falloff

noun
fall·​off | \ ˈfȯl-ˌȯf How to pronounce falloff (audio) \

Definition of falloff

 (Entry 1 of 2)

: a decline especially in quantity or quality a falloff in exports a falloff of light intensity

fall off

verb
fell off; fallen off; falling off; falls off

Definition of fall off (Entry 2 of 2)

intransitive verb

2 of a ship : to deviate to leeward of the point to which the bow was directed

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Examples of falloff in a Sentence

Noun

the falloff in sales was more than the store could weather and so its closing was inevitable

Verb

the coastline falls off toward the north after you round the bay

Recent Examples on the Web: Noun

Measuring this falloff will help expose how the giant accelerators work — and favor certain candidates over others. Quanta Magazine, "The Particle That Broke a Cosmic Speed Limit," 14 May 2015 People in the know are concerned more about the Vikings defense than the offense, considering the falloff play of Everson Griffen and Xavier Rhodes. Charley Walters, Twin Cities, "Charley Walters: Joe Mauer happy to see Twins’ surge toward playoffs," 8 June 2019 Anglin has credited his site's anti-women content with bolstering traffic even as other hate sites have seen a falloff. Steve Hendrix, Anchorage Daily News, "He always hated women. Then he decided to kill them.," 7 June 2019 The falloff in factory production and consumption is taking a toll on how much China buys from companies elsewhere in Asia, the U.S. and Europe. William Boston, WSJ, "China Slowdown Hits Growth Around the Globe," 31 Jan. 2019 Apple appeared to be a safety play during that falloff, which erased roughly $5.5 trillion in global stock-market value. Amrith Ramkumar, WSJ, "Apple Stock Flirts With Bear-Market Territory," 19 Nov. 2018 Indeed, the falloff explains how Democrats lost control of Congress two years into his presidency, in 2010, and never won it back. Gerald F. Seib, WSJ, "Democrats’ To-Do List: Translate Anger Into Actual Votes," 17 Sep. 2018 The company, the world’s largest contract chip manufacturer and a key iPhone supplier, said its fourth-quarter revenue rose 2% to $9.4 billion but forecast a sharp falloff to between $7.3 billion and $7.4 billion in revenue for the current quarter. Takashi Mochizuki, WSJ, "Apple Supplier Issues Profit Warning, Blames Weak Chinese Demand," 17 Jan. 2019 Production briefly reached 30 aircraft on an annual basis, but was destined for a sharp falloff. Robert Wall, WSJ, "Airbus to Retire the A380, the Superjumbo That Never Quite Took Off," 14 Feb. 2019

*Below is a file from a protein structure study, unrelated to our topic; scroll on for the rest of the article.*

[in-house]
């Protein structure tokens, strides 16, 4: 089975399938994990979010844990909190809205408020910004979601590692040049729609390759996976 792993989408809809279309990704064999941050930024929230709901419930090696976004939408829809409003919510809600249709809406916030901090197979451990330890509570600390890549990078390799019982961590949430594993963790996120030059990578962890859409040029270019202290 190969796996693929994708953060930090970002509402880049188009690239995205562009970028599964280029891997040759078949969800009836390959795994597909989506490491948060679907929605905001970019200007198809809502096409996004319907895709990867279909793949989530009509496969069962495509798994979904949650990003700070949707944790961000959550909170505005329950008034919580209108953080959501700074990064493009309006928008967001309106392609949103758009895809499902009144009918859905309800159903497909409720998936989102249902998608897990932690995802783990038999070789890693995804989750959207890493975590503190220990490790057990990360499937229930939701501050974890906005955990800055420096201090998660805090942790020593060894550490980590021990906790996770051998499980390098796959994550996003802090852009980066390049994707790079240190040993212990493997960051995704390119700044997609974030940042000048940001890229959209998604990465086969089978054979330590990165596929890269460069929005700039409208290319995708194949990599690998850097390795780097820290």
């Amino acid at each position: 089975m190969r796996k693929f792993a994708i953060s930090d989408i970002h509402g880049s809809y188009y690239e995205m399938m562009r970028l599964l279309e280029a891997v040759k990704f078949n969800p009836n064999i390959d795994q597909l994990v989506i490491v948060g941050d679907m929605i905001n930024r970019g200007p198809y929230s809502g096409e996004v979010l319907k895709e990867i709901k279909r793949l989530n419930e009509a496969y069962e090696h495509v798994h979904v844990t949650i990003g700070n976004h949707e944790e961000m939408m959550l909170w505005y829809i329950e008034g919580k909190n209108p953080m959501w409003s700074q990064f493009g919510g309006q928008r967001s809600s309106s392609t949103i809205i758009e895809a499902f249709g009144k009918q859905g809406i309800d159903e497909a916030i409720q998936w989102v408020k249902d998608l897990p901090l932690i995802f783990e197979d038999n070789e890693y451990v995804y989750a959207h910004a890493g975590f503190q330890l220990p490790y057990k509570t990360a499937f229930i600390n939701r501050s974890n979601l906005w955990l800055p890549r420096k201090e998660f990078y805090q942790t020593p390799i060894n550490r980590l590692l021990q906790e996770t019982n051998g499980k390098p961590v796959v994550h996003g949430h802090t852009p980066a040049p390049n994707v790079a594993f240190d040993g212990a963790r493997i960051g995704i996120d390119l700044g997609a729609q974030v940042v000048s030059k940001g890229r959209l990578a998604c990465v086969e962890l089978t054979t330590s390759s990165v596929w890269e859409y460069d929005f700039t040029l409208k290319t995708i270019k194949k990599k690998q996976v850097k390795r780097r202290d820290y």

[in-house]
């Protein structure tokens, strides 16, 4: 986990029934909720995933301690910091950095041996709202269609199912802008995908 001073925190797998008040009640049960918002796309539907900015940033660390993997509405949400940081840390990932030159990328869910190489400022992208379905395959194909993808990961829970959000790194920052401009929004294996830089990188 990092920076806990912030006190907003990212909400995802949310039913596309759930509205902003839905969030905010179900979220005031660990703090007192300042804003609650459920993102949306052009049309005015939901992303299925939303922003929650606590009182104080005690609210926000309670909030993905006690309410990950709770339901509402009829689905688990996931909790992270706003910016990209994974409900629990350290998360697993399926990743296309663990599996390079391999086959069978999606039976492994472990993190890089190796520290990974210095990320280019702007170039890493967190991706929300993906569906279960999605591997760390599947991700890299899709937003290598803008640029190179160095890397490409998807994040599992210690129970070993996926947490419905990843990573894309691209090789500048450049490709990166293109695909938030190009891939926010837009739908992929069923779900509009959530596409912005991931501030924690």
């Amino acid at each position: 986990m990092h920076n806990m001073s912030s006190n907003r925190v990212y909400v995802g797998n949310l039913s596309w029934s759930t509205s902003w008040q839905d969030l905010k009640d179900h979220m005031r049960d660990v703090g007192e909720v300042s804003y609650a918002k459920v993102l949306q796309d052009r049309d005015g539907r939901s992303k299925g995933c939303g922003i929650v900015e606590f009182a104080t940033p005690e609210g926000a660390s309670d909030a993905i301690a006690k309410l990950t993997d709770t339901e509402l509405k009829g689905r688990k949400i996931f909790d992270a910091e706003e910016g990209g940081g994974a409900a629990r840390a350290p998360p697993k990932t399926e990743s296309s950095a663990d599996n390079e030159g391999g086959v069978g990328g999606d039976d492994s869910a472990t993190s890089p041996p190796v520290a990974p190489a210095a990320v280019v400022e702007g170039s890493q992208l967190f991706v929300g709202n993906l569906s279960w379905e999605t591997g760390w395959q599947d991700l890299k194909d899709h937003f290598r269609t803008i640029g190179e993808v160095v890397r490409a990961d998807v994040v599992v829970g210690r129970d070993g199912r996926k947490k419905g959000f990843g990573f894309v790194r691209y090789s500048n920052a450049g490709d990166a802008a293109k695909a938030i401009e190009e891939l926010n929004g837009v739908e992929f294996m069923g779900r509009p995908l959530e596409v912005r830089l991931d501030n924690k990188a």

These example sentences are selected automatically from various online news sources to reflect current usage of the word 'falloff.' Views expressed in the examples do not represent the opinion of Merriam-Webster or its editors. Send us feedback.

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First Known Use of falloff

Noun

1789, in the meaning defined above

Verb

1613, in the meaning defined at sense 1

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Statistics for falloff

Last Updated

17 Jul 2019

Look-up Popularity

Time Traveler for falloff

The first known use of falloff was in 1613

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Rhyming Dictionary: Words that rhyme with falloff

Thesaurus: All synonyms and antonyms for falloff

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